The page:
Alive Again

“Oh you make me feel, like I’m alive again!” 

– Coldplay, Adventure of a Lifetime

The afternoon sun, which hasn’t yet begun to set behind the hills, paints a perfect picture: its rays amplify the red and brown hues of autumn, and bathe everything in a golden glow. For a change, even the otherwise raucous crows are content to sunbathe lazily in their nests. As the muezzin’s mellow voice fills the air, a few lanky teenagers vault over a rusty gate, and trickle into an empty, rather uneven piece of land. It is only when the ground is cleared of bricks and broken Coke bottles that the boys split up into two teams, set down a tattered grey football, and begin to play.

An astonishing assortment of brightly coloured shirts, shorts and boots begins to move, and the world’s worries and woes are lost in this wonderful whirl of colour. Everyone is dressed in their finest: an original Adidas shirt, a much cheaper Chinese imitation, or even just a simple shalwar kameez. It does not matter, for material things have lost importance. Far over one of the rickety goalposts, you catch sight of a glimmering tower of steel and glass that contrasts jarringly with the natural beauty of the hills behind it. At Islamabad’s premier shopping mall, which has recently introduced an expensive entry ticket, everyone does not cannot feel as welcome as they do here.

The game is becoming congested and untidy. As in a game of chess, victory is determined by strategic control of the space available to both sides.  On the offensive, space must be explored, exploited. On the back foot, it must be closed down. Good players look for space; great players create it.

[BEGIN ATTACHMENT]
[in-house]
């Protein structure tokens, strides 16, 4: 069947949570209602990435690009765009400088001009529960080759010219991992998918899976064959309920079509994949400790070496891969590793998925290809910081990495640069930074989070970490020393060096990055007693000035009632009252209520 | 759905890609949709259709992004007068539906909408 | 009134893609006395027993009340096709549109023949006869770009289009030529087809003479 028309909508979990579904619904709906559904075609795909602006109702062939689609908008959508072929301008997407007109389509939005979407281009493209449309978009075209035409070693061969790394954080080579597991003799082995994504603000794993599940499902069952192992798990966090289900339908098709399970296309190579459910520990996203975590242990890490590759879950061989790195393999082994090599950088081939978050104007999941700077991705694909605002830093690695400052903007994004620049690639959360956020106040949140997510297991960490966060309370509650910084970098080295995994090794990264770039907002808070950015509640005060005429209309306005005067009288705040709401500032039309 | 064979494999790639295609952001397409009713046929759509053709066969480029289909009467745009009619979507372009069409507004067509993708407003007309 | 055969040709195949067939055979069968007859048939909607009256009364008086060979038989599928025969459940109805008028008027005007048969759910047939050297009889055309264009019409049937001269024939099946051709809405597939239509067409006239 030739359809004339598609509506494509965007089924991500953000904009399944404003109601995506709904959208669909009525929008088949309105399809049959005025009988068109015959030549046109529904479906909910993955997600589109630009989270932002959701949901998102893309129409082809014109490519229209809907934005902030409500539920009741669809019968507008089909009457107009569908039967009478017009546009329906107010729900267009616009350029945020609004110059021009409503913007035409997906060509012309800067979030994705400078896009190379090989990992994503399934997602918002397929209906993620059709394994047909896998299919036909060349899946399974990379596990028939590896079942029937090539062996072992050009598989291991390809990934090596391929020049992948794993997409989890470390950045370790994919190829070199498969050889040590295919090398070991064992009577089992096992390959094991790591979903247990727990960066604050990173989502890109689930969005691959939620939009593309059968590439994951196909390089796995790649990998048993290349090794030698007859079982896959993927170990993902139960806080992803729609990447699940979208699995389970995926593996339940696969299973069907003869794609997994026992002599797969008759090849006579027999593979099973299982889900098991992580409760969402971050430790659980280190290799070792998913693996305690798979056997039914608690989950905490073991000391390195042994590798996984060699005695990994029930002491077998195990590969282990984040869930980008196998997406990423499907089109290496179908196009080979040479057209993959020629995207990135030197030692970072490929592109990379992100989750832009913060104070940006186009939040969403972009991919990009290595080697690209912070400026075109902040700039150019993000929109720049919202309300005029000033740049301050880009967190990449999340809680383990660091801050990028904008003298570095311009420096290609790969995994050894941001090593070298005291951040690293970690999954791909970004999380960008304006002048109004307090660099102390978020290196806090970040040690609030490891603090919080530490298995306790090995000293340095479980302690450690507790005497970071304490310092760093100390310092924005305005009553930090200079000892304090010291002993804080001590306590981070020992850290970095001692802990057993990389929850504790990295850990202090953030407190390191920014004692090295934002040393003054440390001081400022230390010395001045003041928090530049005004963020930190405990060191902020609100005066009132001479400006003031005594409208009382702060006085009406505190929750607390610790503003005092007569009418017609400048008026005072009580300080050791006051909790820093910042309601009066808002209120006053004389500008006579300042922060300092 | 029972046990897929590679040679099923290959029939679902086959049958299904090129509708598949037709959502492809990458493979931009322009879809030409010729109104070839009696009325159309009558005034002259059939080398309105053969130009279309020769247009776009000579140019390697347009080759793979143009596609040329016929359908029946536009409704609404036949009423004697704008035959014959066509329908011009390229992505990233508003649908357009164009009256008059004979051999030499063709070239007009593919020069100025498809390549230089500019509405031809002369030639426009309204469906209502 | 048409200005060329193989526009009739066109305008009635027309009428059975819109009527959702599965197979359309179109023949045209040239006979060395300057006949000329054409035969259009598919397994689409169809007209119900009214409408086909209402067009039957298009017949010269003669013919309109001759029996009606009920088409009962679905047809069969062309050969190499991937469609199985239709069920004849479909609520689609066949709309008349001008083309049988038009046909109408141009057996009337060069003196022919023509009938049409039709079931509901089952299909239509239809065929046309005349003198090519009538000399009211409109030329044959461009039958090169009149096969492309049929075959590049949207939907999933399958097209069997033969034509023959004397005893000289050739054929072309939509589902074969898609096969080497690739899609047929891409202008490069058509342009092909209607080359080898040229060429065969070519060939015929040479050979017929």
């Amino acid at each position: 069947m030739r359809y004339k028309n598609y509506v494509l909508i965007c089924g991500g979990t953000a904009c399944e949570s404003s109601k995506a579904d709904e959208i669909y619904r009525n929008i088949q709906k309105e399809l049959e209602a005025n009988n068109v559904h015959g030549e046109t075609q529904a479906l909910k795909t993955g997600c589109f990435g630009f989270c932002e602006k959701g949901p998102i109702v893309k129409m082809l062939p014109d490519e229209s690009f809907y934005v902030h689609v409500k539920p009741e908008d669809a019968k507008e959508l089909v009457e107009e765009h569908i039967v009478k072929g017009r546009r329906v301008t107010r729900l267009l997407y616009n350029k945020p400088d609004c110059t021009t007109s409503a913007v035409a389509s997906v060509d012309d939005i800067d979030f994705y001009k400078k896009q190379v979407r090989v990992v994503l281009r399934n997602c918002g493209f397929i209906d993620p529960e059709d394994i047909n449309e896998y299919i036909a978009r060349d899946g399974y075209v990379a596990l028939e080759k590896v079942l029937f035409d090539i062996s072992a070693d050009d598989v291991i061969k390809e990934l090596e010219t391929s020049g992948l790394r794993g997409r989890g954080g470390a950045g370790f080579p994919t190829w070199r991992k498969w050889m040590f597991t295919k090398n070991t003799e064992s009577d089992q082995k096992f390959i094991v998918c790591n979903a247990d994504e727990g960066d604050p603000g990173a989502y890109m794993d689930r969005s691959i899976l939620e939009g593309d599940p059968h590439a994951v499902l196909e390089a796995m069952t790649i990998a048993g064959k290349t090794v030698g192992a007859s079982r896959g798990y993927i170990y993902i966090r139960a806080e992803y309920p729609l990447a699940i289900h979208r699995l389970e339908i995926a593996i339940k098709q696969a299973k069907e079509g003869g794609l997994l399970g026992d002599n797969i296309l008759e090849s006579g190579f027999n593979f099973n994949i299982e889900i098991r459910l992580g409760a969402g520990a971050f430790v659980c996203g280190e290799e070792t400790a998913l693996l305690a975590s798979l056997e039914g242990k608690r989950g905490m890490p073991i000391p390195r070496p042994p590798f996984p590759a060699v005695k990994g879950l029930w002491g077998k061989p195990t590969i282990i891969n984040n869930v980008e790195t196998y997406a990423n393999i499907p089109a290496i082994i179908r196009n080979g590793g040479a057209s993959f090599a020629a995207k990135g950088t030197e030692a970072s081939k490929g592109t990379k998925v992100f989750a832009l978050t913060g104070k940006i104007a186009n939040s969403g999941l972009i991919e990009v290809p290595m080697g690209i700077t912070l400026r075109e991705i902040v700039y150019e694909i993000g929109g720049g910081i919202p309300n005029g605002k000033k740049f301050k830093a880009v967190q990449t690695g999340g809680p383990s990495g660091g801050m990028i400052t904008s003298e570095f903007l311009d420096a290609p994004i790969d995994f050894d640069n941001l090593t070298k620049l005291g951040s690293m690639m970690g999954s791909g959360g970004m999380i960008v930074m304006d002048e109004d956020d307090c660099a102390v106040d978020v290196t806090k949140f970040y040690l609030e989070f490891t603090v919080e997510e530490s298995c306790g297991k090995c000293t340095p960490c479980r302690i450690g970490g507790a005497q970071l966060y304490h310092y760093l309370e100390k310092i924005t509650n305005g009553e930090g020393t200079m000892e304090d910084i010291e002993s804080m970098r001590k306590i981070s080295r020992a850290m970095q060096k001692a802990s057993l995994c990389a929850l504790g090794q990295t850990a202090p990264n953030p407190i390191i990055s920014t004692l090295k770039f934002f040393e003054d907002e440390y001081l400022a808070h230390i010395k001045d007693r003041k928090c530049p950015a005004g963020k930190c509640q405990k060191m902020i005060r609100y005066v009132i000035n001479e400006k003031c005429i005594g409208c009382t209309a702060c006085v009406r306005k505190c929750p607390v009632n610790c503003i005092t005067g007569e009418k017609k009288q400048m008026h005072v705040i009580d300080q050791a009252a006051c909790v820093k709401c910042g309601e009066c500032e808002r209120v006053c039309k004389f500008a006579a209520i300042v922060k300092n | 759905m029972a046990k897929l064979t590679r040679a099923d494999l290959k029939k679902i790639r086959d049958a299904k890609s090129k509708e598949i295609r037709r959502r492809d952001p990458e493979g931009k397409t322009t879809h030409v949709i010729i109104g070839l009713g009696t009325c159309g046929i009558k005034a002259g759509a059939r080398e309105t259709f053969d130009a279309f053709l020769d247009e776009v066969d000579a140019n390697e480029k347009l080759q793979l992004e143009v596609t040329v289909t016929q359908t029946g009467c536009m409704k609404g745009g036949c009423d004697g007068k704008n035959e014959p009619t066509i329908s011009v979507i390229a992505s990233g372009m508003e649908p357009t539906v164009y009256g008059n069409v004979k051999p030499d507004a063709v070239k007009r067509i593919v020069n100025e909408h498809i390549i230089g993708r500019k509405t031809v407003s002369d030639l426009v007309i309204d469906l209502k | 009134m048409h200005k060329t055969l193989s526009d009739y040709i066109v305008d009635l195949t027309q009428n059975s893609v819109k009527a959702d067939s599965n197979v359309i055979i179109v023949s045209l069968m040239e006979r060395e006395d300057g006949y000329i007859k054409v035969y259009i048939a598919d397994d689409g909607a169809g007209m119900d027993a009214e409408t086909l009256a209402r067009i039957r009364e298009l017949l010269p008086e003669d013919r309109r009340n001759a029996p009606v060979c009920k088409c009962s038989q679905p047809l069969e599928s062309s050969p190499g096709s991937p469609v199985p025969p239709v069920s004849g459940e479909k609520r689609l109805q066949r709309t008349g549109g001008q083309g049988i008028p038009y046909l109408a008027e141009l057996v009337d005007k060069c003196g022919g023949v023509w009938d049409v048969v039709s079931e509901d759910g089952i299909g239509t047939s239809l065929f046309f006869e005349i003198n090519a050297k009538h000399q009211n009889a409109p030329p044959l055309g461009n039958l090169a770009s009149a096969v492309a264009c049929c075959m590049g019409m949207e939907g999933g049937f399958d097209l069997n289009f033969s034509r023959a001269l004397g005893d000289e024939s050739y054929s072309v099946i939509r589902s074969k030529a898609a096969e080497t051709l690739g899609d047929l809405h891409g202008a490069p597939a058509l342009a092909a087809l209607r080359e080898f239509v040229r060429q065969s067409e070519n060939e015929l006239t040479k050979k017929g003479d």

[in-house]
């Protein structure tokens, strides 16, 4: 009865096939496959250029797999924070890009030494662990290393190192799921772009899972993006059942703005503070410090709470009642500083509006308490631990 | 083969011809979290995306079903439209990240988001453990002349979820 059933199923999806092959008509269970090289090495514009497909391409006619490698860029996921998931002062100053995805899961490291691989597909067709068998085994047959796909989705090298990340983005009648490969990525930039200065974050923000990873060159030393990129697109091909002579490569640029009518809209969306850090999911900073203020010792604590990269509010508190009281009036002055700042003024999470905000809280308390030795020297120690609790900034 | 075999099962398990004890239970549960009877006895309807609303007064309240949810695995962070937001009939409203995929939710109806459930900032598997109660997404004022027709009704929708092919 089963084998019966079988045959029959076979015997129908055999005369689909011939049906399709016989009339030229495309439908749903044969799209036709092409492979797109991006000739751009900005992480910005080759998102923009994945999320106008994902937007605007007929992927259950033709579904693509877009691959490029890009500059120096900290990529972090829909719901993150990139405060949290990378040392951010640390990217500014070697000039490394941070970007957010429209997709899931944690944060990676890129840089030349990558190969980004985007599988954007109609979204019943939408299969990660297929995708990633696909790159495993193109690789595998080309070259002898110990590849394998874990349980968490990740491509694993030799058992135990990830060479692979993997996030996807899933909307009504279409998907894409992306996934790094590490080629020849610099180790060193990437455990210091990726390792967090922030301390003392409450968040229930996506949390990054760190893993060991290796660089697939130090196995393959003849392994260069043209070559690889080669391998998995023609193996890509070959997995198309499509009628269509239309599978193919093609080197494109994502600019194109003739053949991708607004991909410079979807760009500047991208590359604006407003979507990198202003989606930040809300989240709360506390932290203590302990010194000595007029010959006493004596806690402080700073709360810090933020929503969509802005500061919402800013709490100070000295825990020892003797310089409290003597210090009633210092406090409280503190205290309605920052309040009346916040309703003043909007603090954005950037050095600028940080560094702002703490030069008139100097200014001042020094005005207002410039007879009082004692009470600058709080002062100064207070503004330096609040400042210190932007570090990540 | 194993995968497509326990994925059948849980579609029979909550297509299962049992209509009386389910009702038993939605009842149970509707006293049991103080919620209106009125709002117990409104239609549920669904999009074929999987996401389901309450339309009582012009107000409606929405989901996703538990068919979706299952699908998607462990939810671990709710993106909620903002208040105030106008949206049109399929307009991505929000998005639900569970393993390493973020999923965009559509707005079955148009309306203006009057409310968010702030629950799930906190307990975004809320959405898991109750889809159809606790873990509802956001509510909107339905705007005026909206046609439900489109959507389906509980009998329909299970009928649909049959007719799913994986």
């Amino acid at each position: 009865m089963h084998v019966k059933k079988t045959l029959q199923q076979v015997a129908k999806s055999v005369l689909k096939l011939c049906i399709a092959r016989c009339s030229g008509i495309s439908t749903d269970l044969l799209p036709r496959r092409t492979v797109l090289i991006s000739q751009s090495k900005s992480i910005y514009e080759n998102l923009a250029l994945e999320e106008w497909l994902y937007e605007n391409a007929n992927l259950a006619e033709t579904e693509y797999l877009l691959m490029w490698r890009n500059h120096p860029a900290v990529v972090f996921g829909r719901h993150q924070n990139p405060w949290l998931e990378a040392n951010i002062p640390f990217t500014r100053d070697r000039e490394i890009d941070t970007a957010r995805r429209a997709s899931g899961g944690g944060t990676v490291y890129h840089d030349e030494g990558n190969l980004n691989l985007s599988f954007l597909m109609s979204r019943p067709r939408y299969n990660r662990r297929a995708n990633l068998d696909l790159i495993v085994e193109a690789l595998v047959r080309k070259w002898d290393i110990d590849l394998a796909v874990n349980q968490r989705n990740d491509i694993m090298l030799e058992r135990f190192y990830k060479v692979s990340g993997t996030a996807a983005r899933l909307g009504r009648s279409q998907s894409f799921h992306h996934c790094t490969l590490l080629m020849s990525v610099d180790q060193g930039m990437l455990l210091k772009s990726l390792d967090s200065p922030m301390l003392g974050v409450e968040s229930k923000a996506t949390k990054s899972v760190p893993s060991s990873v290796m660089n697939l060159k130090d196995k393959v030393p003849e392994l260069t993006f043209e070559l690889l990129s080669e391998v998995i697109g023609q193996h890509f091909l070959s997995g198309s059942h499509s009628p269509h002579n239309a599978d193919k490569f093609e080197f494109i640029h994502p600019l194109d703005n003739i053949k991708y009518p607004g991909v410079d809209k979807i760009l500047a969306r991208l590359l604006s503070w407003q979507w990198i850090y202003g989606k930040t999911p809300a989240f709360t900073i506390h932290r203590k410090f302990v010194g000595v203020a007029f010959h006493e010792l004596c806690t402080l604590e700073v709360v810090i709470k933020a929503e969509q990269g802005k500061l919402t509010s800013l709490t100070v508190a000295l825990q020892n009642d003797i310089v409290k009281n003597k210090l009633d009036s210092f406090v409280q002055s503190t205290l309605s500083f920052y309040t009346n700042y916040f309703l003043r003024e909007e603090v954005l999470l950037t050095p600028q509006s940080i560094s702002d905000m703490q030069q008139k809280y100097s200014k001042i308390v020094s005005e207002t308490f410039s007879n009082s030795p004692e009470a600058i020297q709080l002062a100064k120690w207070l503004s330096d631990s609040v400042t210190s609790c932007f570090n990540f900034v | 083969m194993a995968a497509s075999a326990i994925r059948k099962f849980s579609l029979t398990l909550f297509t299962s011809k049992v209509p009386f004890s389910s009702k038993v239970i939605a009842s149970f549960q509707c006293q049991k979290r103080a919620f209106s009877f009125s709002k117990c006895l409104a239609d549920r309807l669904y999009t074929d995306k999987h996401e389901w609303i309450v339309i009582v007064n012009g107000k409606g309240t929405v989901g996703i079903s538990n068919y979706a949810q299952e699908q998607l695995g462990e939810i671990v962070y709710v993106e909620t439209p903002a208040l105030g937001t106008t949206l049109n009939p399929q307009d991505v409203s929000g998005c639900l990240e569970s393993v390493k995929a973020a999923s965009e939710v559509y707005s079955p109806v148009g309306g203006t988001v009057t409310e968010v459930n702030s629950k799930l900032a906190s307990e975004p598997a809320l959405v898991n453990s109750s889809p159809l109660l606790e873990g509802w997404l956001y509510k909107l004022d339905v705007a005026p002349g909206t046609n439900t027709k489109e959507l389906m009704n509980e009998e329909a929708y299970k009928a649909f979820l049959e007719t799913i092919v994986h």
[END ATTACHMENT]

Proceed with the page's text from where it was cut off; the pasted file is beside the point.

Beya,” you call. It is all the Pashto you know, but it is enough to transcend a world of differences. Ajmal has the ball in the centre. He turns with consummate grace, defenders snapping at his heels. He shifts the ball from one foot to the other, effortlessly evading a lunging tackle: “La Croqueta” – improvised by Laudrup; immortalised by Iniesta.

He passes and the ball arcs through the air, heading your way. Suddenly, something strange happens. The world goes quiet, until the only sound you can hear is of your own deep breathing. The ball grows and grows until it is the only thing in your sight. Your pounding heart beats even faster. Adrenaline courses through your veins. You feel a knot in your stomach, and a rising sense of panic that makes it difficult to think clearly. This is fear, primal and potent. The ball speeds towards you, spinning rapidly. The ground is uneven – every crack and contour seems suddenly magnified. There are too many variables. It could bounce anywhere. You are off balance, and rushing towards you is a thick-skulled defender who would be happy to admit that he finds the whole idea of gratuitous violence quite thrilling, to be very honest. If you hesitate you will get tackled, and probably very badly hurt. If you miscontrol or lose possession you will embarrass yourself, and demonstrate to the world your ineptitude. But you realise that there is something you fear much more than failure in an individual capacity – it is the seemingly inevitable prospect of disappointing your team-mates, of betraying their trust and belief in you. You thus learn an important lesson about leadership, and the pressures concomitant with responsibility.